2990 Hwy. 290 West
FB: “Truth Barbeque”
Thursday – Sunday
11 a.m. – sold out (usually by 2:30 p.m.)
Truth Barbeque in Brenham, Texas, is the subject of the Spring 2017 edition of our series Stirring the Pot.
by Lorie A. Woodward
photos courtesy of Robert Jacob Lerma Photography
Even though it was a cold drizzly day in December, the Botellos—Leonard IV, his parents Leonard III, Janel, and his brother 17-year-old Brandon, who will attend the Culinary Institute of America this fall—had sold out of everything but a single link of jalapeno, cheddar sausage. They graciously sliced it up and served it to me with a splash of sauce that should be slurped through a straw along with sides of corn pudding (prepared by Brandon aka “The Corn Pudding King”), signature slaw and house-made dill pickles. When my first bite, which just happened to be dill pickle, blew my mind, I knew I was in for a treat—and that was before Janel cut me a slab of her chocolate cake.
I put my fork down only because my momma taught me it is rude to talk with my mouth full—and I had a deadline. Although it was 3 in the afternoon and Leonard IV had already put in an 18-hour day, he had about an hour to visit before it was time to re-stoke the pits with post oak and prepare the briskets that would be cooked over indirect heat all night and served the next day.
The Recipe for a Restaurant
Leonard IV graduated from Texas A&M with a biology degree and intended to go into pharmaceutical sales, but his plans changed when he encountered the long lines of passionate aficionados who characterize the current Texas barbecue scene.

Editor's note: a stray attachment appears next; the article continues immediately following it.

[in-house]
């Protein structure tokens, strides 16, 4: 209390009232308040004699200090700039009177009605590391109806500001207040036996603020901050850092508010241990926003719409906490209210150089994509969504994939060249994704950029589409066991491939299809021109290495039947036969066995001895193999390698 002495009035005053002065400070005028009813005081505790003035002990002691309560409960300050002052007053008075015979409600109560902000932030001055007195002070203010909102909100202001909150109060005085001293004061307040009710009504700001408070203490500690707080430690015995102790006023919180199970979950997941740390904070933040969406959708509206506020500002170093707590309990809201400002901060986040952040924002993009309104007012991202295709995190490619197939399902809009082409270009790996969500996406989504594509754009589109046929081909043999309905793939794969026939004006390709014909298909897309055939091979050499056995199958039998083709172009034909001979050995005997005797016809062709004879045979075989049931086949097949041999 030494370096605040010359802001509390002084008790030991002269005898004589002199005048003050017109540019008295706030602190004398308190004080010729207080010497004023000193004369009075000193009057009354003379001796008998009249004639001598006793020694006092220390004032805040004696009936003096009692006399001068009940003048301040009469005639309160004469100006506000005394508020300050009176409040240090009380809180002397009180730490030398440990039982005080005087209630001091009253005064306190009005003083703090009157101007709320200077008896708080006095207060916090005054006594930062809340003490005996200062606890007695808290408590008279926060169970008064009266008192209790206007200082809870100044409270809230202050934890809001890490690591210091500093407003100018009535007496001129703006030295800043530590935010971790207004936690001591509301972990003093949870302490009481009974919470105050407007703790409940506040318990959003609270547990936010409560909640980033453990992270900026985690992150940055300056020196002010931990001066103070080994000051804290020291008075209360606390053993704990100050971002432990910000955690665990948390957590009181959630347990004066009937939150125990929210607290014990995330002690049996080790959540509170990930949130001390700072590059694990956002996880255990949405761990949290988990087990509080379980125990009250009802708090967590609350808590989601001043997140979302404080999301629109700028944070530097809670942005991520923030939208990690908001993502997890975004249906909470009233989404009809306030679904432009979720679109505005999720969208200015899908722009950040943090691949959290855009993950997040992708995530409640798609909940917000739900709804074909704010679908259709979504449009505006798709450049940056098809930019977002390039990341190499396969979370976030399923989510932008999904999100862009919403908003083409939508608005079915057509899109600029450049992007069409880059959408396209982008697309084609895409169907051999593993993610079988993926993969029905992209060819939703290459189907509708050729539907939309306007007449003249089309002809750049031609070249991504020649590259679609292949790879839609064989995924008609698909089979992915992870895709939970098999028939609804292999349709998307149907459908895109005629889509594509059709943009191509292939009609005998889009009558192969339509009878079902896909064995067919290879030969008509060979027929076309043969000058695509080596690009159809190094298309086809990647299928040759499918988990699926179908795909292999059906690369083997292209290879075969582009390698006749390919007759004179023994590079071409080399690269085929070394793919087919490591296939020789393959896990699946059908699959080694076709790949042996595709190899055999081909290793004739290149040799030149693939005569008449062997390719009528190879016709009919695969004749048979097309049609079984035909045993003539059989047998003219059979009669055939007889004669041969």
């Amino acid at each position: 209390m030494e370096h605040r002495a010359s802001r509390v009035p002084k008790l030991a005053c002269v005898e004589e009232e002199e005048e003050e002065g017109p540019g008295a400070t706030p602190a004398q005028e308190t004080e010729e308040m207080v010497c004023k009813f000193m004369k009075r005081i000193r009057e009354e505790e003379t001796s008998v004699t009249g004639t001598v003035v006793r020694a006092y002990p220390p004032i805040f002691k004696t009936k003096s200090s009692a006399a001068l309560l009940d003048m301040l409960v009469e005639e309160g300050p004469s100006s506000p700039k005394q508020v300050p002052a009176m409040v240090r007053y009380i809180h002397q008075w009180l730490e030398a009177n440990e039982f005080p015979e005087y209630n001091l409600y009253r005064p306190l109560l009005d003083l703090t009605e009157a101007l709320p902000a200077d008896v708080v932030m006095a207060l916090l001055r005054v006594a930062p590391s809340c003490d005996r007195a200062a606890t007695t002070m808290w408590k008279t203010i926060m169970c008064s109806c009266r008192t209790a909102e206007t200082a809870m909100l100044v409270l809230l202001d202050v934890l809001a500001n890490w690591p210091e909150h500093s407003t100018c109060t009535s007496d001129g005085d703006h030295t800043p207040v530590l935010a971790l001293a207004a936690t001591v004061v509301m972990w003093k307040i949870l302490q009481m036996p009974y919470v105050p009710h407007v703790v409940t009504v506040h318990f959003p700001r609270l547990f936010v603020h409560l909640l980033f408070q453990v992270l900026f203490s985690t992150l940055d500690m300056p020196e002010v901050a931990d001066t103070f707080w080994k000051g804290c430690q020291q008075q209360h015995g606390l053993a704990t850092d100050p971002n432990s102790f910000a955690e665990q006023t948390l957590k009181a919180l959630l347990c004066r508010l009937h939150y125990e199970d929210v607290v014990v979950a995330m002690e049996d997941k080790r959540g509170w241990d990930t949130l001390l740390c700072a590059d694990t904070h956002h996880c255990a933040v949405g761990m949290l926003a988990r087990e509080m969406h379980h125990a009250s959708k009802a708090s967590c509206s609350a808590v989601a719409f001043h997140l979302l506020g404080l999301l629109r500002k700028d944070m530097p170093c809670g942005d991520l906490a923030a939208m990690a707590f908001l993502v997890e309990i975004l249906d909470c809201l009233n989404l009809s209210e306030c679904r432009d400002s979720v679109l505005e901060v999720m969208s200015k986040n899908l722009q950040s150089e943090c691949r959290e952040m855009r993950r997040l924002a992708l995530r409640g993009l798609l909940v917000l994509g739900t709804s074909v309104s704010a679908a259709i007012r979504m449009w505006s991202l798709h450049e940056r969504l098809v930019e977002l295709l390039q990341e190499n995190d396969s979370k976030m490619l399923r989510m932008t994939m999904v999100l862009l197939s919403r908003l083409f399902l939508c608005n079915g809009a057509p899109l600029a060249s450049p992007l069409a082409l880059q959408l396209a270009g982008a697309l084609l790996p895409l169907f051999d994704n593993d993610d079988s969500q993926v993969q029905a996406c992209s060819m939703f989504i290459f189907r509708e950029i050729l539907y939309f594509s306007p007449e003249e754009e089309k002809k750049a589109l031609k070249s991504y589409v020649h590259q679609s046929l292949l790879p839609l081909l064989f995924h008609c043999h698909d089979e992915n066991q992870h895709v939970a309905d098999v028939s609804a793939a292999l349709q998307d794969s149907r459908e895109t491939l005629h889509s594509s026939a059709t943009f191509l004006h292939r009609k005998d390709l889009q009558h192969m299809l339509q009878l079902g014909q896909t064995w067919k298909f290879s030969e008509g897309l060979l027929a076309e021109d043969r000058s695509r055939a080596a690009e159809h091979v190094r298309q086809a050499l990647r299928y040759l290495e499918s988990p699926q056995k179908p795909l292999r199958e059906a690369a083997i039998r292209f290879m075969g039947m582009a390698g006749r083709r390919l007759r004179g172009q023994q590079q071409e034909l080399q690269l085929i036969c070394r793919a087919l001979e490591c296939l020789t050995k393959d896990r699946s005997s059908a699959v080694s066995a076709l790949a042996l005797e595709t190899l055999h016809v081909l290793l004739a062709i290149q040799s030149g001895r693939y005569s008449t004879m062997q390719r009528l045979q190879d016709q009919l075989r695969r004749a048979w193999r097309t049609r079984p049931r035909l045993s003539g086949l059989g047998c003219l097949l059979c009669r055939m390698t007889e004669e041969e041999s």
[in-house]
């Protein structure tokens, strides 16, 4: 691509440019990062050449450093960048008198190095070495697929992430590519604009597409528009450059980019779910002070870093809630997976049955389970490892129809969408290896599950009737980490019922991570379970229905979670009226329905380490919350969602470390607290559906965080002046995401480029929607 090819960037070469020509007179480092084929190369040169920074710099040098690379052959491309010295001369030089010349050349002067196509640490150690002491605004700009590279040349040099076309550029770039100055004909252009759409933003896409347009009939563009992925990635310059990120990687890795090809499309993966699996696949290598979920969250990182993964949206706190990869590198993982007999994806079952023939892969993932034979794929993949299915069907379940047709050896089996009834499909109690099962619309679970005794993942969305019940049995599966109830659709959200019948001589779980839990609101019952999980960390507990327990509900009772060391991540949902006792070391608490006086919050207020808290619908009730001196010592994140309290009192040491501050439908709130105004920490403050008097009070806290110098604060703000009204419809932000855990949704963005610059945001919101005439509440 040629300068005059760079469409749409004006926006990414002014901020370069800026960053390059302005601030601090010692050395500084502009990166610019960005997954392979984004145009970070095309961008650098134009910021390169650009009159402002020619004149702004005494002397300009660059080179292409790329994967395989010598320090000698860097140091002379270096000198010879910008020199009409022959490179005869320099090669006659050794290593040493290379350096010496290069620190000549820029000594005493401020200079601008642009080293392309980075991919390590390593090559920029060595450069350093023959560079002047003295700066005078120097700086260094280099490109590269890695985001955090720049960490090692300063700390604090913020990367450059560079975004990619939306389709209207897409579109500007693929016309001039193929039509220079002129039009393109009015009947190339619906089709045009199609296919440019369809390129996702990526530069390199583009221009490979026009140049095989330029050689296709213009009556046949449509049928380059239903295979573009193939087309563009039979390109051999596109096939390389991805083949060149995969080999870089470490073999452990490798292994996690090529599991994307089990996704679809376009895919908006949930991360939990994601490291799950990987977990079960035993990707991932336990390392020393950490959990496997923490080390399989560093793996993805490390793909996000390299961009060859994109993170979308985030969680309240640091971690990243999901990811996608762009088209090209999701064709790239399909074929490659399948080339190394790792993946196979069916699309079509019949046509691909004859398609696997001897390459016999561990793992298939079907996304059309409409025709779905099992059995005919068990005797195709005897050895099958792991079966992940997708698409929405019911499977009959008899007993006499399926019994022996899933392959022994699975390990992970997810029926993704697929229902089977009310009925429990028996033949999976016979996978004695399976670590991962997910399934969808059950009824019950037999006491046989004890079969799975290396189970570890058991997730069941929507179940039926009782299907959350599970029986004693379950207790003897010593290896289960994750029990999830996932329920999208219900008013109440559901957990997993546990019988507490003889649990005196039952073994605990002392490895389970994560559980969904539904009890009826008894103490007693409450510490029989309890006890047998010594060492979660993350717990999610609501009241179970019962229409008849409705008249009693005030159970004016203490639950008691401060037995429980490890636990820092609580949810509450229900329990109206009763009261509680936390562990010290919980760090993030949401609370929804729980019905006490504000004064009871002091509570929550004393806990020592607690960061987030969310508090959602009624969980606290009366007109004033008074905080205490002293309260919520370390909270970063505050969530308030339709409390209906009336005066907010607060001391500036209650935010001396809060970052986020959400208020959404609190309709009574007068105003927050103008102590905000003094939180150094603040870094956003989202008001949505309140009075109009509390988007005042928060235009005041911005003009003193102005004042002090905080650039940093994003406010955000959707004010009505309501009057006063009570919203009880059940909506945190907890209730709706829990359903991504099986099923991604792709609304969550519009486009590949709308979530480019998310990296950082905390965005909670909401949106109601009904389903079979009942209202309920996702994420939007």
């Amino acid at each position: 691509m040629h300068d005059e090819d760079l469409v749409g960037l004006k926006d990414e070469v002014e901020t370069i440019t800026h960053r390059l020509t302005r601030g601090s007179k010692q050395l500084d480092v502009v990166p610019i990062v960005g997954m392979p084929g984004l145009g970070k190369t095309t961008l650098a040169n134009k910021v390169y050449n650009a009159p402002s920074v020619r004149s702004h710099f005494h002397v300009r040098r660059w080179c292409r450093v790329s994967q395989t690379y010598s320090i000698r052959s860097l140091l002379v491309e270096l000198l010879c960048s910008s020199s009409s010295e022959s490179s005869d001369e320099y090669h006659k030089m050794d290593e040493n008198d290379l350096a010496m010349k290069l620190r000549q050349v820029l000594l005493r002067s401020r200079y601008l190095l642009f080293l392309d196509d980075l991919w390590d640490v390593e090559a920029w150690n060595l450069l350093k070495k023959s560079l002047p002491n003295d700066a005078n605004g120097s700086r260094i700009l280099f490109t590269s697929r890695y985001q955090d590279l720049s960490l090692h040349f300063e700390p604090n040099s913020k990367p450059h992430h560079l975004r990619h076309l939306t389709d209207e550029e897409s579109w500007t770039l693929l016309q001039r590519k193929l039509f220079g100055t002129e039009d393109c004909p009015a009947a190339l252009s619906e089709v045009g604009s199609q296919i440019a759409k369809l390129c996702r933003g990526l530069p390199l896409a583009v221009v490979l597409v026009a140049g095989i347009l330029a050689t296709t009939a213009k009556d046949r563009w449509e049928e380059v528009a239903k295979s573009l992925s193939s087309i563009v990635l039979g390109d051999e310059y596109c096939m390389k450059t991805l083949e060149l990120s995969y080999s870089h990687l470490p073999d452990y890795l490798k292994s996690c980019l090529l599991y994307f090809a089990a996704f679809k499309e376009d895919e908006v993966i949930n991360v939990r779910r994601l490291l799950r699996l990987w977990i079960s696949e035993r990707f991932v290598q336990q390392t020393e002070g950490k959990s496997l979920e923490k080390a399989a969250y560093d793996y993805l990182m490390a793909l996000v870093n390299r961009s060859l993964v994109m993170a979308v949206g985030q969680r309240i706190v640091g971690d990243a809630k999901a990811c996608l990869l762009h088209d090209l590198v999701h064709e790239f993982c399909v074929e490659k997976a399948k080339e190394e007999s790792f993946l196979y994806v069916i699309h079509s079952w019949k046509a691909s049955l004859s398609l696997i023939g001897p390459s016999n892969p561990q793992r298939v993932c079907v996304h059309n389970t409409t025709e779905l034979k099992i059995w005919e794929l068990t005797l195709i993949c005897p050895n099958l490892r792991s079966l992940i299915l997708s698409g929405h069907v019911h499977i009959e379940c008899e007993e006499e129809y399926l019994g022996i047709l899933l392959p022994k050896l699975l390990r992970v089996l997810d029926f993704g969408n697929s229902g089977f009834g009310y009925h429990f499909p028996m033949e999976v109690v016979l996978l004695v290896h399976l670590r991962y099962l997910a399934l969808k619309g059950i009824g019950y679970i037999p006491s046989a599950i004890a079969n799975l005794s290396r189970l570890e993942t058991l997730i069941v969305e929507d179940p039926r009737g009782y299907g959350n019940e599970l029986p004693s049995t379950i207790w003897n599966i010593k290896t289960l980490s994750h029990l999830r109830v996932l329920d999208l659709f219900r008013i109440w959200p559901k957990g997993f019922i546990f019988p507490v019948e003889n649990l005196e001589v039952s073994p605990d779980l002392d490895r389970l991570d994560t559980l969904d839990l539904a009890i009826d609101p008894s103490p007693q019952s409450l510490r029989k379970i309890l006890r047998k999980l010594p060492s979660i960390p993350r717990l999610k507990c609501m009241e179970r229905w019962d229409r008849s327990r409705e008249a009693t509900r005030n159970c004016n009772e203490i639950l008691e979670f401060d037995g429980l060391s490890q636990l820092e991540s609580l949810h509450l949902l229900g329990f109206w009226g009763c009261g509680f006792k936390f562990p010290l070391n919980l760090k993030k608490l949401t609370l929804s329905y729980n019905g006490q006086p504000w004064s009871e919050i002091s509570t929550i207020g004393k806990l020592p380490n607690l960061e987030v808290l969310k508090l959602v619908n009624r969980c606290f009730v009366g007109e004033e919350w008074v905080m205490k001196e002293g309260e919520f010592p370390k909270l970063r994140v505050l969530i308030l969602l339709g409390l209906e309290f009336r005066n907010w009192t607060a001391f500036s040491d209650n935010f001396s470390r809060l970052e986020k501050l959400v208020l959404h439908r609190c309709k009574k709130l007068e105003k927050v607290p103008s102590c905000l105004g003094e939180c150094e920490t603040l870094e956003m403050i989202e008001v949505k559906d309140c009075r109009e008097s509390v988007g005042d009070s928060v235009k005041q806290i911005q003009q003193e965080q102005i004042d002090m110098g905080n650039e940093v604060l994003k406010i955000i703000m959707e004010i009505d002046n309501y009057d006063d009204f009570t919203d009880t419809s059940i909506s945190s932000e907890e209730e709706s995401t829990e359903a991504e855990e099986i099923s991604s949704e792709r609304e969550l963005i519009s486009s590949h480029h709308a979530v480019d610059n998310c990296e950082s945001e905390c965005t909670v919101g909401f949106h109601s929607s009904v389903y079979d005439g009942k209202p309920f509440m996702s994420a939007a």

“Barbecue in Texas has gotten to be like wine in Napa,” Leonard IV said, noting that people trek to Giddings, Lockhart, Elgin, Taylor and Lexington as travelers on the Barbecue Trail. “There’s nothing else like it in the restaurant world, and I wanted to be part of it. Of course, I didn’t want to be just one of the 4,000 barbecue joints in Texas; I wanted to be one of the few that really cause a buzz.”
He knows of what he speaks because the Botellos are a restaurant family, owning and operating Café Annice in Lake Jackson for 36 years.
“The restaurant business seeps into your blood,” Janel said. “You live it. You breathe it. It’s satisfying to watch people get so much enjoyment out of your work.”
After Leonard IV inhaled the post oak smoke, he was determined to act on the dream he shared with his dad of owning a barbecue restaurant. Initially, they planned to open a barbecue trailer in either Austin or Houston.
The first step for Truth Barbecue? Finding a smoker.
Located on the western outskirts of Brenham, Truth Barbeque is becoming a stop on the famed Central Texas Barbecue Trail. Leonard Botello IV, who comes from a family of restaurateurs, opened the restaurant in 2015 with the goal of expanding the definition and dining experience of a traditional barbecue joint.
First come, first served. Eat in or take out. Pre-orders of 10 pounds or more can be placed by phone. All other orders must be placed in person.
Free ice cold beer is a perk for standing in line.
A second pit is under construction to help pit master Leonard IV and crew meet the demand for their slow-smoked meat.
A Craigslist ad for a “Klose pit,” originally built in Houston, took him all the way to Cleveland, Ohio. After a successful negotiation, and a 1,300 mile drive that included two blow outs, the Leonard IV got the pit back to Lake Jackson where he began perfecting his technique for smoking briskets. They also made a trip to Tennessee to purchase a 1965 Airstream to use as a food trailer.
Then the family, who has a farmhouse near Kenney, saw the for sale sign in the “perfect location” just west of Brenham. They called immediately and were first in line. Things quickly fell into place.